I was around when it pumped giant blackyellow clouds of sludge into the sky. Sometimes there would be inversions which would kick it all right back down just inland.
Since they just started building the factory and we should begin see the new Red/Orange cars in 2027, I think it's reasonable that they'll then focus on the Green Line to meet their 2032 completion date for the GLX, and I look forward to riding on it when it opens in 2049
While amusing, the red/orange line cars as of right now seem to be a bit ahead of schedule - at least with the factories being built.
Someone posted a link the other day to the history of Boston Rapid Transit done by the MBTA's old historian and den mother to the workers at 10 Park Plaza who would rest their eyes for a long while in the cubicles in building's library.
If you look at the 1950's section is states Mid-1958- Construction starts on Highland Branch (a/k/a Riverside Line). July 4, 1959 - Highland Branch opens.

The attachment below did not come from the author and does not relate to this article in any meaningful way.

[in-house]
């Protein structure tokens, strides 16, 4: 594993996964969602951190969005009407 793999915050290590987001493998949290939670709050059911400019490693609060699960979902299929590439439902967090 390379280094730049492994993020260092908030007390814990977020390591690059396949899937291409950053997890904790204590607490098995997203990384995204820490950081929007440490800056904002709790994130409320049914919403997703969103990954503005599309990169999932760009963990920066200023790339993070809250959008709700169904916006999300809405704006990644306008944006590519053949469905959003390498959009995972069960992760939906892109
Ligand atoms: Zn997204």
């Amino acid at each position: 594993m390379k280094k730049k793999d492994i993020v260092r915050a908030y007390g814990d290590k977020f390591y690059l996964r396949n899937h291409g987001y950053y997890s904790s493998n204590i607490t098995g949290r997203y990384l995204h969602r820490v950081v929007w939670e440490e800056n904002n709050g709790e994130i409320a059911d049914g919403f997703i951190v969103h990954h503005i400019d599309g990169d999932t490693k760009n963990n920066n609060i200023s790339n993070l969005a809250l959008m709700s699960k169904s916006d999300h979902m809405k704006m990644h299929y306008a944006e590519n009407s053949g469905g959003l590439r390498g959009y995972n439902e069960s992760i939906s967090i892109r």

Like Ice Cube said in 22 Jump Street - It is the same damn thing as the last time. Light rail over an existing rail right of way. Just do it.
I wrote a paper in college on the environmental and public transit benefits of the Big Dig. This was prior it to the Environmental Review passing in 1991. One of those aspects was the GLX as a public benefit / mitigation requirement. My kid went of his first college tour last month and the GLX isn't supposed to be done, as of today, until he is a senior, in college.
The Commonwealth can reap the tax revenue from the boom in Boston we have now and we have guardrails being replaced if one so much as gets sneezed on, but build sensible transit? Hang on there brother.